“Culture is defined in any given organization by the worst behavior tolerated.”
John Amaechi, OBE
BETTER CUSTOMER INSIGHTS
Diverse, inclusive teams develop products and services that are more relevant to end-users. According to CMS Wire, a customer experience team that reflects your customer base is better positioned to empathize with those customers and meet their needs.
IMPROVED BUSINESS OUTCOMES
Diverse and inclusive companies are more likely to outperform others in their industries by revenue and market share, according to McKinsey. Global research by Bersin determined that inclusive companies were more likely to be change-ready, an essential quality for post-pandemic success.
PAVING A NEW ROAD TO INCLUSION
COVID fatigue has set in, which makes it easy to take the well-worn and familiar ways, to slip into old patterns as we come back to work. Since we’re already off-road, why not cut a new trail?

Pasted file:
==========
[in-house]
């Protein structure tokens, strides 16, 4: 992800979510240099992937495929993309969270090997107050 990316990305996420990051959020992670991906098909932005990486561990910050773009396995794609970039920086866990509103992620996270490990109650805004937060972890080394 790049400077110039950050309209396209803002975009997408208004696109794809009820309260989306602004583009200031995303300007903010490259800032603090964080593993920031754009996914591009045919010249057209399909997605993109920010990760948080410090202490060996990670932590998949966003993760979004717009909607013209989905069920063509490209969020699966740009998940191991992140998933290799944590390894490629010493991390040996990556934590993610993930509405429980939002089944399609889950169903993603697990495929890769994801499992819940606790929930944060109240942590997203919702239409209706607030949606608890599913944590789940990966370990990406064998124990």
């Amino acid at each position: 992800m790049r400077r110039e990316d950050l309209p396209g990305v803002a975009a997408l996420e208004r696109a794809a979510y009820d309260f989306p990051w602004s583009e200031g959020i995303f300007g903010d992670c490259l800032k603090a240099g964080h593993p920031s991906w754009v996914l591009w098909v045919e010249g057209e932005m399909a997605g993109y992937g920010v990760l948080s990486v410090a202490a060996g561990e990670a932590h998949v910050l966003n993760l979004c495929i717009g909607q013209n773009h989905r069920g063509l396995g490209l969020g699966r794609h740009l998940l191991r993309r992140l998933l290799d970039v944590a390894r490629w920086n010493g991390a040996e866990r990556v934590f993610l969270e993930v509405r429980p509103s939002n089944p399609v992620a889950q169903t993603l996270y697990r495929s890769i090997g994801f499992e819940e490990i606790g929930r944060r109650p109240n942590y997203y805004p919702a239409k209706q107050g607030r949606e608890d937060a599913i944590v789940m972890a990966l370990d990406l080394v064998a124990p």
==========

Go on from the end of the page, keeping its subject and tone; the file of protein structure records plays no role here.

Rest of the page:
1. Create an Inclusive Culture
Vision and values statements, even company policies may express an organization’s best intentions for inclusion, but actual behaviors, rewards, recognition, and the unwritten rules which reinforce those stated values are what make inclusion a tangible asset. To ensure a culture of inclusion in the post-COVID workplace:
Seek Broad Input: Often, the most confident voices are heard, and the most widely shared views determine a course of action. Intentionally drawing input from each individual and seeking and amplifying unique or divergent views can generate better outcomes as well as greater interest in and acceptance of different takes.
Mix It Up: Hiring for fit does not have to mean hiring people who are alike. Seek talent in new places and prioritize fresh ideas and perspectives. Mix employees in teams, projects, and spaces. Gordon Allport’s psychological theory of intergroup contact demonstrates that casual interactions among people with equal status and common goals can reduce explicit and implicit prejudice. It’s harder to discriminate against people we know.